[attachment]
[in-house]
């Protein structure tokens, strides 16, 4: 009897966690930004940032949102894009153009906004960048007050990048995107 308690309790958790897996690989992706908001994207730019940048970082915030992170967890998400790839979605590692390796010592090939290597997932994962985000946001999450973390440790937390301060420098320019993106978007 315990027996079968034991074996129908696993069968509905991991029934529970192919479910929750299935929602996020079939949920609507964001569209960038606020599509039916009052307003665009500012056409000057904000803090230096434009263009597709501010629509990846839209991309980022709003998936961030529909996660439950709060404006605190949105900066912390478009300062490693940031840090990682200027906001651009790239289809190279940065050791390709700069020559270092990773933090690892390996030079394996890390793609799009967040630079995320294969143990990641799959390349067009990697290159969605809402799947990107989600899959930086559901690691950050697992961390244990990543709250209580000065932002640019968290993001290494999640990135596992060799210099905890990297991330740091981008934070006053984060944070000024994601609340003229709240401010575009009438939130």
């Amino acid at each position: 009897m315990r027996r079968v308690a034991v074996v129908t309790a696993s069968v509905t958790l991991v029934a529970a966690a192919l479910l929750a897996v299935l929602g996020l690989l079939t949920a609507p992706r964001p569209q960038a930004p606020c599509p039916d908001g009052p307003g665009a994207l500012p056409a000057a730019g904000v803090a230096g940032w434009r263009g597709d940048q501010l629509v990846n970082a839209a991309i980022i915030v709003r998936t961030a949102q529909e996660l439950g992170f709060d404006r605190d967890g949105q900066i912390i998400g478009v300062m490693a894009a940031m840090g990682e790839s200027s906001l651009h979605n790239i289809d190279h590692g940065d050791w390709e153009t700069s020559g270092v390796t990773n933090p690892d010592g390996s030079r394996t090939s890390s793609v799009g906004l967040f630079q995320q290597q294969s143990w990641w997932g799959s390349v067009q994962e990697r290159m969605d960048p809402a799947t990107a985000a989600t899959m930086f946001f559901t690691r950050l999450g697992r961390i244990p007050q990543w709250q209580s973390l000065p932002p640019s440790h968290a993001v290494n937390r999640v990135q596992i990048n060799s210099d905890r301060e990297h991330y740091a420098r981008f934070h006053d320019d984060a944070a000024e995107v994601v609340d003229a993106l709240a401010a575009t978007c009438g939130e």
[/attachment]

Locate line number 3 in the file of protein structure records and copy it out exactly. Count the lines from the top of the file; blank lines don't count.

């Amino acid at each position: 009897m315990r027996r079968v308690a034991v074996v129908t309790a696993s069968v509905t958790l991991v029934a529970a966690a192919l479910l929750a897996v299935l929602g996020l690989l079939t949920a609507p992706r964001p569209q960038a930004p606020c599509p039916d908001g009052p307003g665009a994207l500012p056409a000057a730019g904000v803090a230096g940032w434009r263009g597709d940048q501010l629509v990846n970082a839209a991309i980022i915030v709003r998936t961030a949102q529909e996660l439950g992170f709060d404006r605190d967890g949105q900066i912390i998400g478009v300062m490693a894009a940031m840090g990682e790839s200027s906001l651009h979605n790239i289809d190279h590692g940065d050791w390709e153009t700069s020559g270092v390796t990773n933090p690892d010592g390996s030079r394996t090939s890390s793609v799009g906004l967040f630079q995320q290597q294969s143990w990641w997932g799959s390349v067009q994962e990697r290159m969605d960048p809402a799947t990107a985000a989600t899959m930086f946001f559901t690691r950050l999450g697992r961390i244990p007050q990543w709250q209580s973390l000065p932002p640019s440790h968290a993001v290494n937390r999640v990135q596992i990048n060799s210099d905890r301060e990297h991330y740091a420098r981008f934070h006053d320019d984060a944070a000024e995107v994601v609340d003229a993106l709240a401010a575009t978007c009438g939130e």